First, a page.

12. Rain (A.Corr/C.Corr/J.Corr/S.Corr) 4.15
13. Give It All Up (A.Corr/C.Corr/J.Corr/S.Corr) 3.28
14. Hurt Before (A.Corr/C.Corr/J.Corr/S.Corr) 4.05
15. Rebel Heart (instrumental) (A.Corr/C.Corr/J.Corr/S.Corr) 4.06

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Emmylou Harris with Spyboy feat. Buddy Miller – Live In Germany 2000 (2011)

Emmylou Harris (born April 2, 1947) is an American singer, songwriter, and musician. She has released dozens of albums and singles over the course of her career and has won 14 Grammys, the Polar Music Prize, and numerous other honors, including induction into the Country Music Hall of Fame. In 2018 she was presented the Grammy Lifetime Achievement Award. (wikipedia)

Her work and recordings include work as a solo artist, a bandleader, an interpreter of other composers’ works, a singer-songwriter, and a backing vocalist and duet partner. She has worked with numerous artists.

12-time Grammy Award winner Emmylou Harris has, in the last decade, gained admiration as much for her eloquently straightforward songwriting as for her incomparably expressive singing. Few in pop or country music have achieved such honesty or revealed such maturity in their writing.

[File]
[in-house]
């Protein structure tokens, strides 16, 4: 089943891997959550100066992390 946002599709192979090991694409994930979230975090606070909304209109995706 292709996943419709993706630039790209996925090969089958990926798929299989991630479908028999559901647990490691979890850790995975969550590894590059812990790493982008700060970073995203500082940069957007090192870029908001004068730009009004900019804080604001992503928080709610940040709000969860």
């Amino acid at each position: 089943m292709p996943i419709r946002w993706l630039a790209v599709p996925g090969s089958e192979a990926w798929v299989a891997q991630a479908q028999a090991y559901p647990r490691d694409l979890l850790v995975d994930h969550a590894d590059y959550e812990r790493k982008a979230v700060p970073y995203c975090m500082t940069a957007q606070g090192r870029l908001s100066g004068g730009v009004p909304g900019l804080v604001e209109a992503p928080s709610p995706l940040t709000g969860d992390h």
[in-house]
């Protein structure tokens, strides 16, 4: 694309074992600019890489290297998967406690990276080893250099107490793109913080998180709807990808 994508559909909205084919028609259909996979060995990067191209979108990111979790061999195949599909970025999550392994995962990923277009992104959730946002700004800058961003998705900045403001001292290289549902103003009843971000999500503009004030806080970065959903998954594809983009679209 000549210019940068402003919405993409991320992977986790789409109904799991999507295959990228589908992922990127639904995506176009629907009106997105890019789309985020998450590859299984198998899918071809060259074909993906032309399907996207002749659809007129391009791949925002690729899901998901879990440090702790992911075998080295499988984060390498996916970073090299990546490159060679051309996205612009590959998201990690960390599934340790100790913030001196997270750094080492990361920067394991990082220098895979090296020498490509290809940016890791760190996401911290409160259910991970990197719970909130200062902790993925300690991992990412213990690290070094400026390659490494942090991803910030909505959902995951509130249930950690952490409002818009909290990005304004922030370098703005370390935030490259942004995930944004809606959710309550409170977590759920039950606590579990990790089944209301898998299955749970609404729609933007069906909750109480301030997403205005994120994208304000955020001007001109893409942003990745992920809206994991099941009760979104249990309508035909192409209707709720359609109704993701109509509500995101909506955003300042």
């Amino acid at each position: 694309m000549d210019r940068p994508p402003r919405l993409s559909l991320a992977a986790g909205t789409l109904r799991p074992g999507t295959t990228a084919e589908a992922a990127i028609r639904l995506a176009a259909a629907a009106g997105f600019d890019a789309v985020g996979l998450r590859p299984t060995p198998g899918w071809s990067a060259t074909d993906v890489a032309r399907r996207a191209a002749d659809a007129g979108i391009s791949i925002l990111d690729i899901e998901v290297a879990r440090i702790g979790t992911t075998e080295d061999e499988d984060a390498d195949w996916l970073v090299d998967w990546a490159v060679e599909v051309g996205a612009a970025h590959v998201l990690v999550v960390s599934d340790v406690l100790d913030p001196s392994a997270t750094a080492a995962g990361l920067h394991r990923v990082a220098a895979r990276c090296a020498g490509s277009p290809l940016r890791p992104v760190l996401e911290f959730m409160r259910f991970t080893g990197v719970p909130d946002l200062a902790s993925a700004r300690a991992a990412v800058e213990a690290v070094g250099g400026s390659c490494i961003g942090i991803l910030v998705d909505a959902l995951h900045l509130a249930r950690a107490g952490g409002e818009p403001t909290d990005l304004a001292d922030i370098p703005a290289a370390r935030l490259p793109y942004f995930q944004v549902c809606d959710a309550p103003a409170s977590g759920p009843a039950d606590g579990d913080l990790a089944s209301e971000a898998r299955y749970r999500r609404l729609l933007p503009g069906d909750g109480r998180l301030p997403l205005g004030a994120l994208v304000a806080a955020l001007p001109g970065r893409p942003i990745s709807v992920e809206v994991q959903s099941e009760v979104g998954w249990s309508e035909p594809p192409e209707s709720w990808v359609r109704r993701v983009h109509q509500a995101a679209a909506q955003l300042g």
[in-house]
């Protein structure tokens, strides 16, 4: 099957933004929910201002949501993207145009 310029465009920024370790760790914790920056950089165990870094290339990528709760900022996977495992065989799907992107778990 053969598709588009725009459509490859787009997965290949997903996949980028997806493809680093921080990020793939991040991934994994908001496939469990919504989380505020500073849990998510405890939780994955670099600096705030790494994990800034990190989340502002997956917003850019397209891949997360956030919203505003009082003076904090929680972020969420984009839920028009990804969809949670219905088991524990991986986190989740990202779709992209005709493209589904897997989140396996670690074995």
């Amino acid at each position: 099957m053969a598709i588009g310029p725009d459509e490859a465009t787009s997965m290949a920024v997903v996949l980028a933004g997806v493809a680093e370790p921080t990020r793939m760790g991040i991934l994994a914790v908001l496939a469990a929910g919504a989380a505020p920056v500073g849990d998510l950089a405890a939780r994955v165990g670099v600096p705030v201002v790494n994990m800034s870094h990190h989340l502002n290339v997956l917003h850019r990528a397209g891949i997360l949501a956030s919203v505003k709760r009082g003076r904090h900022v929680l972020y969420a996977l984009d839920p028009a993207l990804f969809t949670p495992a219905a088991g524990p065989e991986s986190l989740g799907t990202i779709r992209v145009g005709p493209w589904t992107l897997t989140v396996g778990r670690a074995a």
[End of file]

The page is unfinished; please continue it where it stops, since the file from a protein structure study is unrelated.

In this 2000 concert, Emmylou Harris combined tasteful choices from her early repertoire with newer work, often her own compositions, backed by the band she called Spyboy, which featured the hard-working guitarist and singer Buddy Miller.

Harris came as an emissary to commercial country from the 1960’s folk and rock toward which Nashville mavericks were already leaning. With her dark, natural, hippie-ish beauty, her ethereally powerful soprano, and her fascination with the grittier roots of country music, Harris broke molds established for both women and new artists in Nashville country. With the Hot Band, she brought virtuoso rock-influenced chops to country picking and helped introduce a new audience of young, college-radio fans not only to her own take on country, and to the rock-friendly work of songwriters like Rodney Crowell, but also to the virtues of great artists like George Jones, Merle Haggard, Buck Owens, the Louvin Brothers, and Dolly Parton.

She sings some of those early album favorites here: Crowell’s “I Ain’t Living Long Like This,” Gram Parsons and Chris Hillmans’ “Wheels,” and Parsons and Bob Buchanan’s beautiful “Hickory Wind.” Combined with classic songs like the Louvins “If I Could Only Win Your Love,” which gave her a top-five country hit, Harris quickly established herself as a new kind of country artist, with both radio-single and album-oriented appeal. She had number-one country hits with the chestnuts “Together Again” and “Sweet Dreams,” and her second album on Reprise, “Elite Hotel,” reached number one on the country album charts while also finding its way into many college record collections. Later albums in the vein, including “Luxury Liner” and “Blue Kentucky Girl” established Harris as a crossover star.